Viral audio clip that sounds like either ‘green needle’ or ‘brainstorm’ leaves TikTok listeners astounded – so, which one do YOU hear?
- TikTok clip puzzled listeners after they heard two words from the same audio
- Footage sees people hearing one of two phrases, ‘brainstorm’ or ‘green needle’
- It was posted on TikTok by Emily Sophie, thought to be from Wales, this week
An audio clip that can be heard as two different words has left social media users astounded.
The sound, which first went viral in 2018 and has now resurfaced on TikTok, can be heard as either the phrase ‘green needle’ or the word ‘brainstorm’.
The clip is played while both words are flashed up on screen. The one the individual hears is said to change depending on which word is being read on screen and therefore being thought about.
It was posted in a clip by Emily Sophie, thought to be based in Wales, earlier this week and has since been liked more than 112,000 times, as well as being shared widely across Twitter.
Emily Sophie’s TikTok video (pictured) has caused a frenzy online after listeners heard two different words – depending on which they were thinking about – from the same audio
The short sound teaser, which first surfaced in 2018 and is going viral again, sees people (like those pictured above) hearing one of two phrases: ‘brainstorm’ or ‘green needle’
The science behind it! How it’s possible you can switch between ‘green needle’ and ‘brainstorm’
While some listeners are struggling to hear both the words, many successfully pick up ‘green needle’ and then ‘brainstorm’.
University College London Professor Valerie Hazan told the Huffington Post last year when the phenomenon first surfaced that people’s hearing and brain function may well ‘latch on’ to different sounds.
She said: ‘The reason that a person can see their perception switch without explanation may also mean that our ears and brain have latched on to the other acoustic pattern than the one they were previously latching on to.’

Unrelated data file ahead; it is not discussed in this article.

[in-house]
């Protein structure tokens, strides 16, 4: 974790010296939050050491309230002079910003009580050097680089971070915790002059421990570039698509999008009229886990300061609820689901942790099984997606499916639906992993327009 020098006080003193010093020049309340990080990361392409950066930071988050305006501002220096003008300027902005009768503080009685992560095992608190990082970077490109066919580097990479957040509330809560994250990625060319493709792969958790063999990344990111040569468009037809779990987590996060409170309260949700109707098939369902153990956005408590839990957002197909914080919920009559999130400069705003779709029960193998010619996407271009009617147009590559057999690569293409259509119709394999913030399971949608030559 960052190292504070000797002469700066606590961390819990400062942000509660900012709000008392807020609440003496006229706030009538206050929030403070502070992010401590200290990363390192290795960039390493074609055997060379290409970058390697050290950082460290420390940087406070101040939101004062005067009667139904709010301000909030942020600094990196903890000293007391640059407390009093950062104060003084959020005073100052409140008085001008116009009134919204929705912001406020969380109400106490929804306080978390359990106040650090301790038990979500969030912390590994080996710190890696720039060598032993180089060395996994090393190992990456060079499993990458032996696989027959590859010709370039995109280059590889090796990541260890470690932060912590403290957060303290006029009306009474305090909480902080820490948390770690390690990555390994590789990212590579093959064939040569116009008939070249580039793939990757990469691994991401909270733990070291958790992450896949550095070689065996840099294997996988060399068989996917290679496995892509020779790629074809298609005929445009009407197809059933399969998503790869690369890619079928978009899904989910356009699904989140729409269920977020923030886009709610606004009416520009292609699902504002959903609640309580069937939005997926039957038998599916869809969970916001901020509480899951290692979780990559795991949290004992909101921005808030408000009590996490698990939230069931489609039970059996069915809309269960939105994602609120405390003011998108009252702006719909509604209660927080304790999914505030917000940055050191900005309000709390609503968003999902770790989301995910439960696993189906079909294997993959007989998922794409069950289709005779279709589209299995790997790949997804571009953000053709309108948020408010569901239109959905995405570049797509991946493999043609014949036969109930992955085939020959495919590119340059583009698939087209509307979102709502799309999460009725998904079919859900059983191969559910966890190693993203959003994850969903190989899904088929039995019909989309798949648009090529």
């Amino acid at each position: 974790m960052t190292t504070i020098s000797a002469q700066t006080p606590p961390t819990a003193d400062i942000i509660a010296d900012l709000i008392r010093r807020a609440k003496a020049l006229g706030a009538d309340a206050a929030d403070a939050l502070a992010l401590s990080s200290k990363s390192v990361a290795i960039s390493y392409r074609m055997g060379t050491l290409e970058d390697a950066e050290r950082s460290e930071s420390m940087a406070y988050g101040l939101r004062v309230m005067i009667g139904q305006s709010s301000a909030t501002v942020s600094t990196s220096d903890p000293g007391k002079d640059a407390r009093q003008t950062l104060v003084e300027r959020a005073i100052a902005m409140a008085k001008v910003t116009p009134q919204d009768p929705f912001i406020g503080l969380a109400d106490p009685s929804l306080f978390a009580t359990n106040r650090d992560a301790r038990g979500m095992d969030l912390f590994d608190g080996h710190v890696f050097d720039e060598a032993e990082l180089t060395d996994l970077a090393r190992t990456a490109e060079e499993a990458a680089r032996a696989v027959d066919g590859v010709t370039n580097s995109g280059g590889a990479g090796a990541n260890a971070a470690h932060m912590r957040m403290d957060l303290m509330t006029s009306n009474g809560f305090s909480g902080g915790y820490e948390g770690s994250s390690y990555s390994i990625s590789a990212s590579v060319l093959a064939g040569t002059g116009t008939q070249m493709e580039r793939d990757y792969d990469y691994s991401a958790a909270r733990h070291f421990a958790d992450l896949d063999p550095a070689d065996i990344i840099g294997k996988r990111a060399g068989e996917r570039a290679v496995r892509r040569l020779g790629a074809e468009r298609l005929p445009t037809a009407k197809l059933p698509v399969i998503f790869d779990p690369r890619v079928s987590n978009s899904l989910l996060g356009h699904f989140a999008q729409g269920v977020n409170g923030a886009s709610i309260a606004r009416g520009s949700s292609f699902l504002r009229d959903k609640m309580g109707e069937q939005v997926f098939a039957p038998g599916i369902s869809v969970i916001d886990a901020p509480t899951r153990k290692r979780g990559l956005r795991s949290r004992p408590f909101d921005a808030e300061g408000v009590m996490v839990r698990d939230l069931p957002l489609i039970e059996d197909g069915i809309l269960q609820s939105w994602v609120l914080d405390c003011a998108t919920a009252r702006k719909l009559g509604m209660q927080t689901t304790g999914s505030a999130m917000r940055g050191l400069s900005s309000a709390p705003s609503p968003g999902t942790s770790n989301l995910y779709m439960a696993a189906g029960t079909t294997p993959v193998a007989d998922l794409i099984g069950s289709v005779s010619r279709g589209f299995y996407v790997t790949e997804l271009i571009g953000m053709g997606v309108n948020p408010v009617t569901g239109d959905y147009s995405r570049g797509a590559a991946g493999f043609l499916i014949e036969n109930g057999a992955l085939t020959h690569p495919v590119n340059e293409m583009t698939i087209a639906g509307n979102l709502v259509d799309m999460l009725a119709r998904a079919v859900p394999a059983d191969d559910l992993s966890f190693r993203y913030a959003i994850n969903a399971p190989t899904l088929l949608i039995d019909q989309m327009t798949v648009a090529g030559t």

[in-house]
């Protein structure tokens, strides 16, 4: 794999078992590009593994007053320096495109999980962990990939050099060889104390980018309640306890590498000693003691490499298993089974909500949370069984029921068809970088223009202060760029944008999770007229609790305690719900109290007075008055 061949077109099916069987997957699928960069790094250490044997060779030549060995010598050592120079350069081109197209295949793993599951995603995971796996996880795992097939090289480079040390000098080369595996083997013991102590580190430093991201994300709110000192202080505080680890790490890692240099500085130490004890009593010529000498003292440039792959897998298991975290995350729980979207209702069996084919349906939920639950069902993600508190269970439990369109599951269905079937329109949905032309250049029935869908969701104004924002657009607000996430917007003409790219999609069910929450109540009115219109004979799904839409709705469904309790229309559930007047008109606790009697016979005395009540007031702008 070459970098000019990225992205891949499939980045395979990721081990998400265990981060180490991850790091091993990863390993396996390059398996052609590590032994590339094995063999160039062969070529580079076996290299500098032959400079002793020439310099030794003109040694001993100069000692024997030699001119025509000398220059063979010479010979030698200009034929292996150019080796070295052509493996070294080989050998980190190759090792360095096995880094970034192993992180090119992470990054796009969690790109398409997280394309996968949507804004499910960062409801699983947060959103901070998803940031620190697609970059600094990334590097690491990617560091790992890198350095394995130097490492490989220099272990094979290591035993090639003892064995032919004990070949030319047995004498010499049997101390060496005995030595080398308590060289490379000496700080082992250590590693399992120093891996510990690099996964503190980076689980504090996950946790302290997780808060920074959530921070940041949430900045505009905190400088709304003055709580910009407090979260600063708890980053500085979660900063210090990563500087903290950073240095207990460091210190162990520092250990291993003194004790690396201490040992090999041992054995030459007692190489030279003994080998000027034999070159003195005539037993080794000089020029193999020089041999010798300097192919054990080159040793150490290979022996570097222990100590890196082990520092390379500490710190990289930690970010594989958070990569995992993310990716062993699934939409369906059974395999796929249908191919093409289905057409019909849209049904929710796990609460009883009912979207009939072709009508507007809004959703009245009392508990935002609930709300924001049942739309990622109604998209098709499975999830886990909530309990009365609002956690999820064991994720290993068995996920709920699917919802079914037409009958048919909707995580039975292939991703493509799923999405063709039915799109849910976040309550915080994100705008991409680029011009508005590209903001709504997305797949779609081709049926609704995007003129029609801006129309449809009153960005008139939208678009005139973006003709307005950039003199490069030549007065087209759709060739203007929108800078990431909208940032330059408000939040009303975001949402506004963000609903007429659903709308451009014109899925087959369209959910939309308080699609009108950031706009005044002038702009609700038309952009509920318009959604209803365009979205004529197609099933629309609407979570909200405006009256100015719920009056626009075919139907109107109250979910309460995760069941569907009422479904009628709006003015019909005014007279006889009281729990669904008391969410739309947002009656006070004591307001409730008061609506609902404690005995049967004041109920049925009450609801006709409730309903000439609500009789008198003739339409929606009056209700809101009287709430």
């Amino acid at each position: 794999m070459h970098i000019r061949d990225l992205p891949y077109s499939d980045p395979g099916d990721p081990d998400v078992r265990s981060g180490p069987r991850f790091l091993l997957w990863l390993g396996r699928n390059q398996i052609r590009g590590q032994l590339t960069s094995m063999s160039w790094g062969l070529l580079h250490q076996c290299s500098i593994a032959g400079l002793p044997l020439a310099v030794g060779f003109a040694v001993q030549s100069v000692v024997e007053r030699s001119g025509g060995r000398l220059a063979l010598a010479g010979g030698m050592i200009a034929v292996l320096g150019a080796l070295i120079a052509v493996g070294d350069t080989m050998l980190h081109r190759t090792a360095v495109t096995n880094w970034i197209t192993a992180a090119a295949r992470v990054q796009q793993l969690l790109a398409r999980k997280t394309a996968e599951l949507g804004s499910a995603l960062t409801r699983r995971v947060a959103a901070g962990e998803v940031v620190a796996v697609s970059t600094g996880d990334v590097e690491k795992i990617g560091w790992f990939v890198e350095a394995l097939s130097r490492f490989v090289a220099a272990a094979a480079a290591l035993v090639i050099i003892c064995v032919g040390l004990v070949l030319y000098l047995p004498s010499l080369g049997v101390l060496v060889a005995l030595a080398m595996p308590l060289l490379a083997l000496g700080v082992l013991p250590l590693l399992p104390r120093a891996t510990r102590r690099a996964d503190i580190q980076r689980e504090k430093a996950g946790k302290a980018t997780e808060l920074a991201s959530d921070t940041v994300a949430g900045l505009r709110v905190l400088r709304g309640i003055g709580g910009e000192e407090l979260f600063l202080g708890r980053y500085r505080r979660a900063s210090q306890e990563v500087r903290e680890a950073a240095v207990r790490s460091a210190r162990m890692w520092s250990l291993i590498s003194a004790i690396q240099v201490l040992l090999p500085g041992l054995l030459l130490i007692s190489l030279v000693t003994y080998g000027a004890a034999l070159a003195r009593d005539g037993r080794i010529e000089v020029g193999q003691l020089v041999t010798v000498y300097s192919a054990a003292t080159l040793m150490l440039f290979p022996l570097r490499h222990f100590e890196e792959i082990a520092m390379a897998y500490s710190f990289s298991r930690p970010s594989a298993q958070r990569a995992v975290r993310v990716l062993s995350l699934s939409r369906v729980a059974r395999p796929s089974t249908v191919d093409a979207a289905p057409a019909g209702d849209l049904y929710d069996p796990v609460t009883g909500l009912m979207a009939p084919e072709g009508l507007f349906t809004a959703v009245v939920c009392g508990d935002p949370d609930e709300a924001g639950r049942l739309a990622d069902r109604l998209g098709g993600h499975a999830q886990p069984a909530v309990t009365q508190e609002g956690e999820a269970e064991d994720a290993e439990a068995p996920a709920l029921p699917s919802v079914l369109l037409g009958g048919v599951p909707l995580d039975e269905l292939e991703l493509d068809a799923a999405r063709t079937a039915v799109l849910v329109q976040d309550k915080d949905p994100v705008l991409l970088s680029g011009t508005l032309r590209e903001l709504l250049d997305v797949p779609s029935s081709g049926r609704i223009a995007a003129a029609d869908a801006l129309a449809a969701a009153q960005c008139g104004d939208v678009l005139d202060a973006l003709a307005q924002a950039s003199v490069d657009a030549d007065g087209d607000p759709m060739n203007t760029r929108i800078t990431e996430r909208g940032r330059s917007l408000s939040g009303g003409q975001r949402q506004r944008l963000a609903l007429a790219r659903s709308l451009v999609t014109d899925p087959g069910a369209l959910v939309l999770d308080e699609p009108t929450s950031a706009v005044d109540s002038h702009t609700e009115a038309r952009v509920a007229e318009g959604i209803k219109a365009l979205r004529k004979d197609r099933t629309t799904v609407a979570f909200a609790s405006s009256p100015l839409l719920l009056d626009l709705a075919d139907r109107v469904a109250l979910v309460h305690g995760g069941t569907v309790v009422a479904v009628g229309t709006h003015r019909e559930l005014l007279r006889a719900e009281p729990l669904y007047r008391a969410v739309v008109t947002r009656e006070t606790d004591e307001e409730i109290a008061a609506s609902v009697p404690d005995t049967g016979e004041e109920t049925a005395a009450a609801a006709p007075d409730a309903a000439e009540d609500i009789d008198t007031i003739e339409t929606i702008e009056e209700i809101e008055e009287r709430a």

It’s previously been confirmed that the audio actually says brainstorm.
Listeners said they were baffled by the trick, which asks them to think of one of the words before the audio seemingly changes to reflect their choice.
In her clip, Emily asks viewers to listen to the same audio twice, once while looking at a caption reading ‘brainstorm’ and again while looking at the word ‘green needle’.
‘You will only hear the word you’re reading,’ her third caption suggests.
Shocked by the illusion, one person wrote: ‘Tried a few times. Was blown away until I read green needle but heard brainstorm. So now I don’t know if I’m too clever for it or what. You?’
Another said: ‘It’s got me questioning how I interpret almost anything that people say to me, do I just hear what I want to hear?’
A third individual added: ‘You can also get it to say “brain needle” too. This is messed-up.’
It was posted in a clip by Emily, thought to be based in Wales, earlier this week and has since been liked more than 112,000 times, as well as being shared widely across Twitter, with the above reaction
The clip even attracted the attention of several well-known faces including actor and comedian Ricky Gervais, who retweeted the footage alongside the caption: ‘It also works if you close your eyes and just think of the one you want to hear.’
Despite the widespread puzzlement, this isn’t the first time the audio trick has been shared online.
It appeared in a 2018 Reddit post, with that version showcasing a toy that when activated seemed to say either of the two words.
In her clip (pictured), Emily asks viewers to listen to the same audio twice, once while looking at a caption reading ‘brainstorm’ and again while looking at the word ‘green needle’
It was previously confirmed that the audio actually says brainstorm.
Professor Valerie Hazan a speech, hearing and phonetic sciences expert from University College London, told the Huffington Post last year that the reason behind the success of the trick is that our minds can ‘latch on’ to the second perceived acoustic pattern.
‘The reason that a person can see their perception switch without explanation may also mean that our ears and brain have latched on to the other acoustic pattern than the one they were previously latching on to,’ she explained.